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PostPosted: Tue Jul 26, 2005 5:42 pm 
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Location: Sevenoaks, Kent
This is a guide I posted a few weeks back on http://www.fiestaturbo.co.uk, and as most of you will probably want to put 2i/Turbo skirts and arches on your Si it might be of some help:

:D

Having just finished painting my skirts and arches to put on my Fiesta Si I thought I might as well write a brief guide as to how I did it.

First off I bought a set of skirts and arches off of ebay. Be careful when you buy them to look closely at the pictures for scratches and damage - you can always look around for another set at the scrappies etc.

The ones I got were a mixture of black & white, the sorts of colours you got on the XR2is and RS Turbos but they needed a respray in Ash Black to match the Si.

First off you need to sand them down with some coarse paper, either Scotch Paper or Wet and Dry Paper from Halfords. They sell a project pack with a selection of grit sizes although you will probably not need the very coarse ones unless you plan to rub down metal bodywork in future. I used 200-400 grit Wet and Dry, used dry. Also pick up a pack of those disposable dust masks they sell and remember to wear them all the time, otherwise you'll kill your lungs

I rubbed off all the paint I could without damaging the plastic of the parts. Then I gave everything a clean with degreasant (I think you can use white spirit for this), and then a clean and rinse with water and washing up liquid. Then they were carefully wiped and left to dry.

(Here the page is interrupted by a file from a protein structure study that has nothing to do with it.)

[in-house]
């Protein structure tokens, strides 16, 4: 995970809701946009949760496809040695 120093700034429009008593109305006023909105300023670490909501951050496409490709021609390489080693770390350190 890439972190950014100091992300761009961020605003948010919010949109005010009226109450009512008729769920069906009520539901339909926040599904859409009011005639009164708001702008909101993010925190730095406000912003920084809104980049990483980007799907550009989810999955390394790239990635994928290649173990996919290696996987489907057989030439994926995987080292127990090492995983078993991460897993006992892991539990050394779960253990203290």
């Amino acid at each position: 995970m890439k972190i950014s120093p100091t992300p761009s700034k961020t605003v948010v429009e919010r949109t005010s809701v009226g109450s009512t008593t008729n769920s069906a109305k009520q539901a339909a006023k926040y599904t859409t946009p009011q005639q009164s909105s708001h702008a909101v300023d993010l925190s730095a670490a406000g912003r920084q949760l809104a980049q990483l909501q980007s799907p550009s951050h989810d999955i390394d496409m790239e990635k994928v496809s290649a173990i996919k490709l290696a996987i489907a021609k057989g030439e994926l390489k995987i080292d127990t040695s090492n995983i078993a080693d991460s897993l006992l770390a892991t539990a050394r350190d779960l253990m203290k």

The next step is spraying with the base coat, in the case of Ash Black I used Grey Primer (when you buy the rattle cans they tell you on the side what primer/laquer to use). Before you spray parts like this yourself you should seriously consider getting it done properly with a spray gun because while you may think this is a cheap way of doing it you are looking at at least ?60-70 worth of spray paint cans! I ended up using about 8-9 cans of the primer.

Hang the parts up in a clean and dust free shed or garage that is well ventilated but not draughty and is warm. A friend recommended using a space heater as well to improve the drying process. try to hang the parts in a horizontal position, use wires through holes in the parts to hang them.

To apply the spray, shake the can for a few minutes to mix the paint and remove the lid. Hold about 20cm back from the part, and starting a bit before the part spray from left to right evenly along the length of the part, applying a very thin misty coat. Repeat until you have mist-coated the whole thing and then leave it to dry for 15-20 minutes (while you do another part maybe). Don't be tempted to hold the can in one place for too long and get loads of primer on at once - you will end up with it running.